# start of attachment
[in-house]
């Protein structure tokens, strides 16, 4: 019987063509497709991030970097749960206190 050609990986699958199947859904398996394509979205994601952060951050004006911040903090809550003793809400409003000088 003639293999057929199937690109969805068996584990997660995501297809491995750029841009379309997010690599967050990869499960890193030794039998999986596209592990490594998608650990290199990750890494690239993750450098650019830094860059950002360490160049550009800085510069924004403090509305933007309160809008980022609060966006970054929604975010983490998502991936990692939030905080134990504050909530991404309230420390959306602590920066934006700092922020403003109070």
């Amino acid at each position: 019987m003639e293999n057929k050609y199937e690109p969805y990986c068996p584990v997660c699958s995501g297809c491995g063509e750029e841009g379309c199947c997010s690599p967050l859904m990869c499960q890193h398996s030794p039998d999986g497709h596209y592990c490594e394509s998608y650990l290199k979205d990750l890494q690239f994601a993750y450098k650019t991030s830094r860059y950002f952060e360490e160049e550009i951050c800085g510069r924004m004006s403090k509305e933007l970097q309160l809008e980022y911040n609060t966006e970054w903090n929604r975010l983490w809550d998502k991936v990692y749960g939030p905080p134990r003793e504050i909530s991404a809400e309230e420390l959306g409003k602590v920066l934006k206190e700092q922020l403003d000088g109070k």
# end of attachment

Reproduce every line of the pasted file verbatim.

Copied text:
[in-house]
């Protein structure tokens, strides 16, 4: 019987063509497709991030970097749960206190 050609990986699958199947859904398996394509979205994601952060951050004006911040903090809550003793809400409003000088 003639293999057929199937690109969805068996584990997660995501297809491995750029841009379309997010690599967050990869499960890193030794039998999986596209592990490594998608650990290199990750890494690239993750450098650019830094860059950002360490160049550009800085510069924004403090509305933007309160809008980022609060966006970054929604975010983490998502991936990692939030905080134990504050909530991404309230420390959306602590920066934006700092922020403003109070």
């Amino acid at each position: 019987m003639e293999n057929k050609y199937e690109p969805y990986c068996p584990v997660c699958s995501g297809c491995g063509e750029e841009g379309c199947c997010s690599p967050l859904m990869c499960q890193h398996s030794p039998d999986g497709h596209y592990c490594e394509s998608y650990l290199k979205d990750l890494q690239f994601a993750y450098k650019t991030s830094r860059y950002f952060e360490e160049e550009i951050c800085g510069r924004m004006s403090k509305e933007l970097q309160l809008e980022y911040n609060t966006e970054w903090n929604r975010l983490w809550d998502k991936v990692y749960g939030p905080p134990r003793e504050i909530s991404a809400e309230e420390l959306g409003k602590v920066l934006k206190e700092q922020l403003d000088g109070k």